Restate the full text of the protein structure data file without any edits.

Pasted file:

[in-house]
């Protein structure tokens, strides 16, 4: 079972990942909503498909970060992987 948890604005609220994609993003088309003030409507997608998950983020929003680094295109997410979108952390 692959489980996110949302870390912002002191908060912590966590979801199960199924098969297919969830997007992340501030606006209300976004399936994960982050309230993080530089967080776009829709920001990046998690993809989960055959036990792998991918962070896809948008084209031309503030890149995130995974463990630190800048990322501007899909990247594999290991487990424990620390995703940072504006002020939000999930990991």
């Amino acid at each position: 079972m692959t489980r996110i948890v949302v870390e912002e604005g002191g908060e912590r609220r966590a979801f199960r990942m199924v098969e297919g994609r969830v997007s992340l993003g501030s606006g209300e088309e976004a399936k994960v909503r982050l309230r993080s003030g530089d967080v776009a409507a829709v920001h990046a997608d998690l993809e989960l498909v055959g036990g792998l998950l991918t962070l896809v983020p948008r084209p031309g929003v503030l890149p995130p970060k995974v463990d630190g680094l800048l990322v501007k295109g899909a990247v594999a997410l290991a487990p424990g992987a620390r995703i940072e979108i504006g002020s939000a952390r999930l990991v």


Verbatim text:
[in-house]
């Protein structure tokens, strides 16, 4: 079972990942909503498909970060992987 948890604005609220994609993003088309003030409507997608998950983020929003680094295109997410979108952390 692959489980996110949302870390912002002191908060912590966590979801199960199924098969297919969830997007992340501030606006209300976004399936994960982050309230993080530089967080776009829709920001990046998690993809989960055959036990792998991918962070896809948008084209031309503030890149995130995974463990630190800048990322501007899909990247594999290991487990424990620390995703940072504006002020939000999930990991």
């Amino acid at each position: 079972m692959t489980r996110i948890v949302v870390e912002e604005g002191g908060e912590r609220r966590a979801f199960r990942m199924v098969e297919g994609r969830v997007s992340l993003g501030s606006g209300e088309e976004a399936k994960v909503r982050l309230r993080s003030g530089d967080v776009a409507a829709v920001h990046a997608d998690l993809e989960l498909v055959g036990g792998l998950l991918t962070l896809v983020p948008r084209p031309g929003v503030l890149p995130p970060k995974v463990d630190g680094l800048l990322v501007k295109g899909a990247v594999a997410l290991a487990p424990g992987a620390r995703i940072e979108i504006g002020s939000a952390r999930l990991v």